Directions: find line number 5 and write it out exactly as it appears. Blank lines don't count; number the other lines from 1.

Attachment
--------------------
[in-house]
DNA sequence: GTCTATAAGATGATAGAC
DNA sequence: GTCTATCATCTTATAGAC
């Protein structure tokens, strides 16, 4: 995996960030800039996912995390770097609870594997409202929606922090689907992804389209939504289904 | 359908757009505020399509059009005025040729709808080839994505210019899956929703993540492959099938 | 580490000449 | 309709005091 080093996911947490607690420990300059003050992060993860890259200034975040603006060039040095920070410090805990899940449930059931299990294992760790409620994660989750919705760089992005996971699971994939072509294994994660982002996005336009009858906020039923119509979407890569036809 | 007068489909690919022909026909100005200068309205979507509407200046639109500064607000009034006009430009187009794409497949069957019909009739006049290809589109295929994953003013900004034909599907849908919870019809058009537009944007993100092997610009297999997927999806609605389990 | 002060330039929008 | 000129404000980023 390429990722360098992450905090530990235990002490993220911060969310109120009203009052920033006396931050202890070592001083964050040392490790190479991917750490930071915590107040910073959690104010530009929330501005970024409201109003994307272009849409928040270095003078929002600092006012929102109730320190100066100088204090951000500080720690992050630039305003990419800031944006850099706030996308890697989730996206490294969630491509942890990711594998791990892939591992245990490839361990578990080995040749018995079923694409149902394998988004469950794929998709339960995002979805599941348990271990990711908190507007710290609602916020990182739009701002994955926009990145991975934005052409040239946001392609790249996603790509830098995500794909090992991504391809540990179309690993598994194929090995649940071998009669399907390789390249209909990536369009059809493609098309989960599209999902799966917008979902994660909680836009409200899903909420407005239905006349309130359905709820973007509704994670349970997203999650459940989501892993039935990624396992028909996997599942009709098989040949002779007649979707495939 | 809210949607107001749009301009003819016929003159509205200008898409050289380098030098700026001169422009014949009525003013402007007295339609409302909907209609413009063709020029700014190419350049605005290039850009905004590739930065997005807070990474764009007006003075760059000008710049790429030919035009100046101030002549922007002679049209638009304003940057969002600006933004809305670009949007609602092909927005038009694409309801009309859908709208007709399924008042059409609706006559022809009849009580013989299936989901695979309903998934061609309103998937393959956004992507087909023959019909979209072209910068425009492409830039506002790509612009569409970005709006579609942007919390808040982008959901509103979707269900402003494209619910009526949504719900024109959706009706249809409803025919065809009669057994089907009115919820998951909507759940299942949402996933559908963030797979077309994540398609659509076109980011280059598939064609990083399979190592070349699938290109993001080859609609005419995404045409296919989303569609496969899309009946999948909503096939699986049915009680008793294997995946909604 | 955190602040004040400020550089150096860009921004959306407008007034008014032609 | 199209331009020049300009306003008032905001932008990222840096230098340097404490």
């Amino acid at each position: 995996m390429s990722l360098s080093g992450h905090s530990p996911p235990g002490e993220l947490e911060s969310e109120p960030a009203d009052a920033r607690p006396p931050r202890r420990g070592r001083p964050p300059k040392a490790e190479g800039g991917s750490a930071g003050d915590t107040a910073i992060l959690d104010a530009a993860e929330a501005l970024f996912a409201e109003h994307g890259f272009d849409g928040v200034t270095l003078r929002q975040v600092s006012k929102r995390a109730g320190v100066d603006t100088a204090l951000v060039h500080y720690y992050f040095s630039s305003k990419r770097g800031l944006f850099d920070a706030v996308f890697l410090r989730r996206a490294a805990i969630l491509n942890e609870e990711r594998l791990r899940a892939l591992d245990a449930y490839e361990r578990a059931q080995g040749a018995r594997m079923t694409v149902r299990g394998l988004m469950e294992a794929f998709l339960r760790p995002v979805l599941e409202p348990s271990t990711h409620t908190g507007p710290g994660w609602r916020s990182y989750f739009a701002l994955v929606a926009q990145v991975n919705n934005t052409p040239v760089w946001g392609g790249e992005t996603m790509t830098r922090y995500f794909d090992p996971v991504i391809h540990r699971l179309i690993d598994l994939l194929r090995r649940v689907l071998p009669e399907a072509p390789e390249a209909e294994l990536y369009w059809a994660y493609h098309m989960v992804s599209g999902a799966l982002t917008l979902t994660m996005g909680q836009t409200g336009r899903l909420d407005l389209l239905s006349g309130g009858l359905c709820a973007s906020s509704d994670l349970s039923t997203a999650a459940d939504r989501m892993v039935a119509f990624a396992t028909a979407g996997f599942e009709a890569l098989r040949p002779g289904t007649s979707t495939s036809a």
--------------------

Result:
């Amino acid at each position: 995996m390429s990722l360098s080093g992450h905090s530990p996911p235990g002490e993220l947490e911060s969310e109120p960030a009203d009052a920033r607690p006396p931050r202890r420990g070592r001083p964050p300059k040392a490790e190479g800039g991917s750490a930071g003050d915590t107040a910073i992060l959690d104010a530009a993860e929330a501005l970024f996912a409201e109003h994307g890259f272009d849409g928040v200034t270095l003078r929002q975040v600092s006012k929102r995390a109730g320190v100066d603006t100088a204090l951000v060039h500080y720690y992050f040095s630039s305003k990419r770097g800031l944006f850099d920070a706030v996308f890697l410090r989730r996206a490294a805990i969630l491509n942890e609870e990711r594998l791990r899940a892939l591992d245990a449930y490839e361990r578990a059931q080995g040749a018995r594997m079923t694409v149902r299990g394998l988004m469950e294992a794929f998709l339960r760790p995002v979805l599941e409202p348990s271990t990711h409620t908190g507007p710290g994660w609602r916020s990182y989750f739009a701002l994955v929606a926009q990145v991975n919705n934005t052409p040239v760089w946001g392609g790249e992005t996603m790509t830098r922090y995500f794909d090992p996971v991504i391809h540990r699971l179309i690993d598994l994939l194929r090995r649940v689907l071998p009669e399907a072509p390789e390249a209909e294994l990536y369009w059809a994660y493609h098309m989960v992804s599209g999902a799966l982002t917008l979902t994660m996005g909680q836009t409200g336009r899903l909420d407005l389209l239905s006349g309130g009858l359905c709820a973007s906020s509704d994670l349970s039923t997203a999650a459940d939504r989501m892993v039935a119509f990624a396992t028909a979407g996997f599942e009709a890569l098989r040949p002779g289904t007649s979707t495939s036809a």